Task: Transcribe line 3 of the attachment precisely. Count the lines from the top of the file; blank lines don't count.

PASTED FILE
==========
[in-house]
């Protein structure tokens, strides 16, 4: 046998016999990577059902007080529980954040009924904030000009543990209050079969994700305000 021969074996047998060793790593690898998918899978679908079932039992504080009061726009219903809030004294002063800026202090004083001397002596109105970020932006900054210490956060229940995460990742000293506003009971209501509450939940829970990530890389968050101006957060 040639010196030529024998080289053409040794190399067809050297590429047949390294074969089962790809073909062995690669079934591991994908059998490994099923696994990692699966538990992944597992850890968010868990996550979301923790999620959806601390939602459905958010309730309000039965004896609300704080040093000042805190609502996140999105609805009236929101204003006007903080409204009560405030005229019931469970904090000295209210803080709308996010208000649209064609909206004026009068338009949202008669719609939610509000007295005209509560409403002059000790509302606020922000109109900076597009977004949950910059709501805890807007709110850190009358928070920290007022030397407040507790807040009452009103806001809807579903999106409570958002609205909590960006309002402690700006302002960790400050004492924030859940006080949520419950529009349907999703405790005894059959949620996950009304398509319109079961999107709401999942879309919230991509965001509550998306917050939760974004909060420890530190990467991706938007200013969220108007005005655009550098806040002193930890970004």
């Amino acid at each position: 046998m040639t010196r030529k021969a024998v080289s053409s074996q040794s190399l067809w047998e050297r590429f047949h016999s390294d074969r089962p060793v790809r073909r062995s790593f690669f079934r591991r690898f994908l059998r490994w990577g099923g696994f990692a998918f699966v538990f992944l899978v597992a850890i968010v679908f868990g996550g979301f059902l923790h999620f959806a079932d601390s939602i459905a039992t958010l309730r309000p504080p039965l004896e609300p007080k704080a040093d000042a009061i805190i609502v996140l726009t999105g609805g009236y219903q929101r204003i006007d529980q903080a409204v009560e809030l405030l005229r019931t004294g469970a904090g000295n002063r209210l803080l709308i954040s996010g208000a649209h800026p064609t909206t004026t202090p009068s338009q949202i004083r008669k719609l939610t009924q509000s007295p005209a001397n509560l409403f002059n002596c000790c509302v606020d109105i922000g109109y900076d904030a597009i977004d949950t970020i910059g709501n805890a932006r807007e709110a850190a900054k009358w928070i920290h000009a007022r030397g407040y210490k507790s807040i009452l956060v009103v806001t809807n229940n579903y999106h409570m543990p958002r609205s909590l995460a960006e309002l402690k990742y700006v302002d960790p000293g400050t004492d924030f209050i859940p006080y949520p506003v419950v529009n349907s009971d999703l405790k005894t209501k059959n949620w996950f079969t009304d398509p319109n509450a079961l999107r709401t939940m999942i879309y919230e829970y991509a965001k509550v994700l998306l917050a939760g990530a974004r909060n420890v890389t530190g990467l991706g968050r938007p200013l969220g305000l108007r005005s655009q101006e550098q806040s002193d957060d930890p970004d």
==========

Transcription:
């Amino acid at each position: 046998m040639t010196r030529k021969a024998v080289s053409s074996q040794s190399l067809w047998e050297r590429f047949h016999s390294d074969r089962p060793v790809r073909r062995s790593f690669f079934r591991r690898f994908l059998r490994w990577g099923g696994f990692a998918f699966v538990f992944l899978v597992a850890i968010v679908f868990g996550g979301f059902l923790h999620f959806a079932d601390s939602i459905a039992t958010l309730r309000p504080p039965l004896e609300p007080k704080a040093d000042a009061i805190i609502v996140l726009t999105g609805g009236y219903q929101r204003i006007d529980q903080a409204v009560e809030l405030l005229r019931t004294g469970a904090g000295n002063r209210l803080l709308i954040s996010g208000a649209h800026p064609t909206t004026t202090p009068s338009q949202i004083r008669k719609l939610t009924q509000s007295p005209a001397n509560l409403f002059n002596c000790c509302v606020d109105i922000g109109y900076d904030a597009i977004d949950t970020i910059g709501n805890a932006r807007e709110a850190a900054k009358w928070i920290h000009a007022r030397g407040y210490k507790s807040i009452l956060v009103v806001t809807n229940n579903y999106h409570m543990p958002r609205s909590l995460a960006e309002l402690k990742y700006v302002d960790p000293g400050t004492d924030f209050i859940p006080y949520p506003v419950v529009n349907s009971d999703l405790k005894t209501k059959n949620w996950f079969t009304d398509p319109n509450a079961l999107r709401t939940m999942i879309y919230e829970y991509a965001k509550v994700l998306l917050a939760g990530a974004r909060n420890v890389t530190g990467l991706g968050r938007p200013l969220g305000l108007r005005s655009q101006e550098q806040s002193d957060d930890p970004d």